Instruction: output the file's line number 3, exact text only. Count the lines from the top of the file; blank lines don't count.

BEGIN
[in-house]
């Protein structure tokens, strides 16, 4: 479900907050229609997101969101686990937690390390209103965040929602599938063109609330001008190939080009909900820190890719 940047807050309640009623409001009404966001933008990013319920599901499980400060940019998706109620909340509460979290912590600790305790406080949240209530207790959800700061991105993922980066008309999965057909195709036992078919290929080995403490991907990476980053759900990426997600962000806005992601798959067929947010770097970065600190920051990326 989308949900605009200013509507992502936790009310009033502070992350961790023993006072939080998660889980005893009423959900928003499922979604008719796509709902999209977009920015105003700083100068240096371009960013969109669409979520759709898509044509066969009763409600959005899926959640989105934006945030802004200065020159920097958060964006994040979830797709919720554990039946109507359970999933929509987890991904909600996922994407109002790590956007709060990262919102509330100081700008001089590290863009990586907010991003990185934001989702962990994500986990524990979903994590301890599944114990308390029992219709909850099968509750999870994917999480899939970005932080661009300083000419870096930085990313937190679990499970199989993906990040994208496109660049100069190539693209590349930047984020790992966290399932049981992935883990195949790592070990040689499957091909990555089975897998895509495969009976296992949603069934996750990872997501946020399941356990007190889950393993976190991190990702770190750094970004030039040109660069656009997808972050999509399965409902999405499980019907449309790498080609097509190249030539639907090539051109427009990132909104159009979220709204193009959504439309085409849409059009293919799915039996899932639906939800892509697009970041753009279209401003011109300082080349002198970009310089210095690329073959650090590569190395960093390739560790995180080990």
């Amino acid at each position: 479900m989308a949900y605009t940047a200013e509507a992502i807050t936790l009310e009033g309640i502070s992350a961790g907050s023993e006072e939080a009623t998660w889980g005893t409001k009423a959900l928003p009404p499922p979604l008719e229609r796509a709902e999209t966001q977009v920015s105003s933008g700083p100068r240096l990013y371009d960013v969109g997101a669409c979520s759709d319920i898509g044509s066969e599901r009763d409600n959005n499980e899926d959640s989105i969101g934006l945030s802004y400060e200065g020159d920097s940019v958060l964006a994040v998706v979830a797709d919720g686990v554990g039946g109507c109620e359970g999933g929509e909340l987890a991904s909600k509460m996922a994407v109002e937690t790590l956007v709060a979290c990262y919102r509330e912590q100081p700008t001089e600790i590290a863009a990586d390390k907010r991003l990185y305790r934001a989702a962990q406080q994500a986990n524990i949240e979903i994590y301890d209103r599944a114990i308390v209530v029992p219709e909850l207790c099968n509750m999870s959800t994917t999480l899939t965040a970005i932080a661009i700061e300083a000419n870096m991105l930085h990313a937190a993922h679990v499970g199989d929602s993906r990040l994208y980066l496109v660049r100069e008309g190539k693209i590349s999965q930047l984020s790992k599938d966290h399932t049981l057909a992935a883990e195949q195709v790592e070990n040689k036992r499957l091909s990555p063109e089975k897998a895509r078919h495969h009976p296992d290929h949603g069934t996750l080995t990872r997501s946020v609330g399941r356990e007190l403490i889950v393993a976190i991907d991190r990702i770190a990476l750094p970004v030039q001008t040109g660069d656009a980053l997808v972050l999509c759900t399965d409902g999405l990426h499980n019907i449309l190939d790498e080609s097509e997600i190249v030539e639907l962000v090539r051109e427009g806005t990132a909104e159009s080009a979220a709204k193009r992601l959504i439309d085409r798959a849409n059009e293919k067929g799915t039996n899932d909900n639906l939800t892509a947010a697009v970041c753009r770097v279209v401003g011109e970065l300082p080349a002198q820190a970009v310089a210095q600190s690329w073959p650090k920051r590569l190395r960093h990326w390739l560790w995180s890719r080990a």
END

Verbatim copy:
């Amino acid at each position: 479900m989308a949900y605009t940047a200013e509507a992502i807050t936790l009310e009033g309640i502070s992350a961790g907050s023993e006072e939080a009623t998660w889980g005893t409001k009423a959900l928003p009404p499922p979604l008719e229609r796509a709902e999209t966001q977009v920015s105003s933008g700083p100068r240096l990013y371009d960013v969109g997101a669409c979520s759709d319920i898509g044509s066969e599901r009763d409600n959005n499980e899926d959640s989105i969101g934006l945030s802004y400060e200065g020159d920097s940019v958060l964006a994040v998706v979830a797709d919720g686990v554990g039946g109507c109620e359970g999933g929509e909340l987890a991904s909600k509460m996922a994407v109002e937690t790590l956007v709060a979290c990262y919102r509330e912590q100081p700008t001089e600790i590290a863009a990586d390390k907010r991003l990185y305790r934001a989702a962990q406080q994500a986990n524990i949240e979903i994590y301890d209103r599944a114990i308390v209530v029992p219709e909850l207790c099968n509750m999870s959800t994917t999480l899939t965040a970005i932080a661009i700061e300083a000419n870096m991105l930085h990313a937190a993922h679990v499970g199989d929602s993906r990040l994208y980066l496109v660049r100069e008309g190539k693209i590349s999965q930047l984020s790992k599938d966290h399932t049981l057909a992935a883990e195949q195709v790592e070990n040689k036992r499957l091909s990555p063109e089975k897998a895509r078919h495969h009976p296992d290929h949603g069934t996750l080995t990872r997501s946020v609330g399941r356990e007190l403490i889950v393993a976190i991907d991190r990702i770190a990476l750094p970004v030039q001008t040109g660069d656009a980053l997808v972050l999509c759900t399965d409902g999405l990426h499980n019907i449309l190939d790498e080609s097509e997600i190249v030539e639907l962000v090539r051109e427009g806005t990132a909104e159009s080009a979220a709204k193009r992601l959504i439309d085409r798959a849409n059009e293919k067929g799915t039996n899932d909900n639906l939800t892509a947010a697009v970041c753009r770097v279209v401003g011109e970065l300082p080349a002198q820190a970009v310089a210095q600190s690329w073959p650090k920051r590569l190395r960093h990326w390739l560790w995180s890719r080990a």